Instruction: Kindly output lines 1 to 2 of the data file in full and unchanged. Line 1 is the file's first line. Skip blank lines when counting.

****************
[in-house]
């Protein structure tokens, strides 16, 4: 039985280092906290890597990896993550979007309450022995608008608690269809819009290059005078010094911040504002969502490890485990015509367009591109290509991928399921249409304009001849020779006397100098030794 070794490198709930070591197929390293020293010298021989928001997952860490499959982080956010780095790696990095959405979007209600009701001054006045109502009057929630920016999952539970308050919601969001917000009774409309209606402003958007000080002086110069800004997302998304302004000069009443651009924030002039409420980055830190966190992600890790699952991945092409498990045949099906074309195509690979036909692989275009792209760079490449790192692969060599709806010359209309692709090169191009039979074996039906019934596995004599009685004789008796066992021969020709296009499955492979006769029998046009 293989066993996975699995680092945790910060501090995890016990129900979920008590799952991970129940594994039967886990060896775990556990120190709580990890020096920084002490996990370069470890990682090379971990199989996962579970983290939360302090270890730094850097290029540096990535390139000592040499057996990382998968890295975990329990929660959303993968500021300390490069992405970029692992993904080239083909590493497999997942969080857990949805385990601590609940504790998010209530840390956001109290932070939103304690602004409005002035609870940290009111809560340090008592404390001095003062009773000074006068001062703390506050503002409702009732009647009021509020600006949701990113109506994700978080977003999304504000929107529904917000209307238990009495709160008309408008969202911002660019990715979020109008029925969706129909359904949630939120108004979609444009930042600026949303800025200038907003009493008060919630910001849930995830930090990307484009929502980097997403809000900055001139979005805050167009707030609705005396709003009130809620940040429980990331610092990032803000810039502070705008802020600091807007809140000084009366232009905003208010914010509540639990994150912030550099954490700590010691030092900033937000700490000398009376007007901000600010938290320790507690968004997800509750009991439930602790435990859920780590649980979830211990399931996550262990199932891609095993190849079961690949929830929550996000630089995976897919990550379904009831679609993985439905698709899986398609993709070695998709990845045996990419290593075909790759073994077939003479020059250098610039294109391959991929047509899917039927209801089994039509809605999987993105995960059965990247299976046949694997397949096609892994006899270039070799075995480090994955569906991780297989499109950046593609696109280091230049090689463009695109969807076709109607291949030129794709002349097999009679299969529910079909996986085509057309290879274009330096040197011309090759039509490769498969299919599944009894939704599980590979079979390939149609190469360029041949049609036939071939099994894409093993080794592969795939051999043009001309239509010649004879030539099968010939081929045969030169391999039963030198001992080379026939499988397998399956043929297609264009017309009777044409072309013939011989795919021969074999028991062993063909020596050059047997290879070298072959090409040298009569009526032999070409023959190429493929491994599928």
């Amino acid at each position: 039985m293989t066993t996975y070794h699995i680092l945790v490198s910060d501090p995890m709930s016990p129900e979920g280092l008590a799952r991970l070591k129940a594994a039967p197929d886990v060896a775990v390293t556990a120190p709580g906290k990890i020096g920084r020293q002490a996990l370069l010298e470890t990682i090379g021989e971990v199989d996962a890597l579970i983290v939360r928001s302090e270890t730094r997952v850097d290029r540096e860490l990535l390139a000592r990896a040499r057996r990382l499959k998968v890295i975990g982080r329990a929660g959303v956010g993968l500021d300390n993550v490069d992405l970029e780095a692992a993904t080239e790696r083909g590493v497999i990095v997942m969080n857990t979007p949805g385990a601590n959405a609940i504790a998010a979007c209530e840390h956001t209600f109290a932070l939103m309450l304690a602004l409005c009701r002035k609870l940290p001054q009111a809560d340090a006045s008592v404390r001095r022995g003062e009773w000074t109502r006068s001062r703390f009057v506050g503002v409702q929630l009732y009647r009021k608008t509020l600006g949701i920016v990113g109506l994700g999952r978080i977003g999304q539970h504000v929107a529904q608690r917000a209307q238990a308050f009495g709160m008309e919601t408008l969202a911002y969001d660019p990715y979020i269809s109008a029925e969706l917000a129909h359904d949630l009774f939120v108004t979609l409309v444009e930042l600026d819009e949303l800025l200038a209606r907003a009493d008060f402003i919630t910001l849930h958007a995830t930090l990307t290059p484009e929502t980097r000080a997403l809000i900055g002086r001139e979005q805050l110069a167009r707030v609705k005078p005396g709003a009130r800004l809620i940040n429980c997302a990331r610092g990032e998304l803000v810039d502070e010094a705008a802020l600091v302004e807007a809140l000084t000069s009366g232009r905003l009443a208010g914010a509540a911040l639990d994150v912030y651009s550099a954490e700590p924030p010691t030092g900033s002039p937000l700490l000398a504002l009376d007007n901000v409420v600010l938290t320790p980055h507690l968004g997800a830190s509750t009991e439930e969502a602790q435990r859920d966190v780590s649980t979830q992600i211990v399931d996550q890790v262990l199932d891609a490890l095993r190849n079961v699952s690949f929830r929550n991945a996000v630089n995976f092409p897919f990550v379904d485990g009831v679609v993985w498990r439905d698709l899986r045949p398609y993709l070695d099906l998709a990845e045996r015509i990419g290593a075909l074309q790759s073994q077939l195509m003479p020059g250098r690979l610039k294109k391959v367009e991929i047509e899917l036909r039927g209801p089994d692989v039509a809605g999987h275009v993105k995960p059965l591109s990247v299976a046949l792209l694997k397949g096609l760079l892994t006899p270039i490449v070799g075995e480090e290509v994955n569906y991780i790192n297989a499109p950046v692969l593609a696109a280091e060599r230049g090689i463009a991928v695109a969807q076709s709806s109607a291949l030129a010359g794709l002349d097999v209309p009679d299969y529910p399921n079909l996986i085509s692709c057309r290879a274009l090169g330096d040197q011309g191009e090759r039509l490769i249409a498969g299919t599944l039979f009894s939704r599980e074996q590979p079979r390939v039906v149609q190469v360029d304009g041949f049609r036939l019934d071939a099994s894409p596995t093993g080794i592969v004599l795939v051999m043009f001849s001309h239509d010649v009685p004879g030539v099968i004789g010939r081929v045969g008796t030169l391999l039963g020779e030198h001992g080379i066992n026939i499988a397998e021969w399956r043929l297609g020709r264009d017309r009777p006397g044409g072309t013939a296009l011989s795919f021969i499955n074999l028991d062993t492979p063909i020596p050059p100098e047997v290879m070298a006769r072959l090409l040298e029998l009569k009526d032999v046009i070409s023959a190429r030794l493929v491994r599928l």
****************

[in-house]
């Protein structure tokens, strides 16, 4: 039985280092906290890597990896993550979007309450022995608008608690269809819009290059005078010094911040504002969502490890485990015509367009591109290509991928399921249409304009001849020779006397100098030794 070794490198709930070591197929390293020293010298021989928001997952860490499959982080956010780095790696990095959405979007209600009701001054006045109502009057929630920016999952539970308050919601969001917000009774409309209606402003958007000080002086110069800004997302998304302004000069009443651009924030002039409420980055830190966190992600890790699952991945092409498990045949099906074309195509690979036909692989275009792209760079490449790192692969060599709806010359209309692709090169191009039979074996039906019934596995004599009685004789008796066992021969020709296009499955492979006769029998046009 293989066993996975699995680092945790910060501090995890016990129900979920008590799952991970129940594994039967886990060896775990556990120190709580990890020096920084002490996990370069470890990682090379971990199989996962579970983290939360302090270890730094850097290029540096990535390139000592040499057996990382998968890295975990329990929660959303993968500021300390490069992405970029692992993904080239083909590493497999997942969080857990949805385990601590609940504790998010209530840390956001109290932070939103304690602004409005002035609870940290009111809560340090008592404390001095003062009773000074006068001062703390506050503002409702009732009647009021509020600006949701990113109506994700978080977003999304504000929107529904917000209307238990009495709160008309408008969202911002660019990715979020109008029925969706129909359904949630939120108004979609444009930042600026949303800025200038907003009493008060919630910001849930995830930090990307484009929502980097997403809000900055001139979005805050167009707030609705005396709003009130809620940040429980990331610092990032803000810039502070705008802020600091807007809140000084009366232009905003208010914010509540639990994150912030550099954490700590010691030092900033937000700490000398009376007007901000600010938290320790507690968004997800509750009991439930602790435990859920780590649980979830211990399931996550262990199932891609095993190849079961690949929830929550996000630089995976897919990550379904009831679609993985439905698709899986398609993709070695998709990845045996990419290593075909790759073994077939003479020059250098610039294109391959991929047509899917039927209801089994039509809605999987993105995960059965990247299976046949694997397949096609892994006899270039070799075995480090994955569906991780297989499109950046593609696109280091230049090689463009695109969807076709109607291949030129794709002349097999009679299969529910079909996986085509057309290879274009330096040197011309090759039509490769498969299919599944009894939704599980590979079979390939149609190469360029041949049609036939071939099994894409093993080794592969795939051999043009001309239509010649004879030539099968010939081929045969030169391999039963030198001992080379026939499988397998399956043929297609264009017309009777044409072309013939011989795919021969074999028991062993063909020596050059047997290879070298072959090409040298009569009526032999070409023959190429493929491994599928």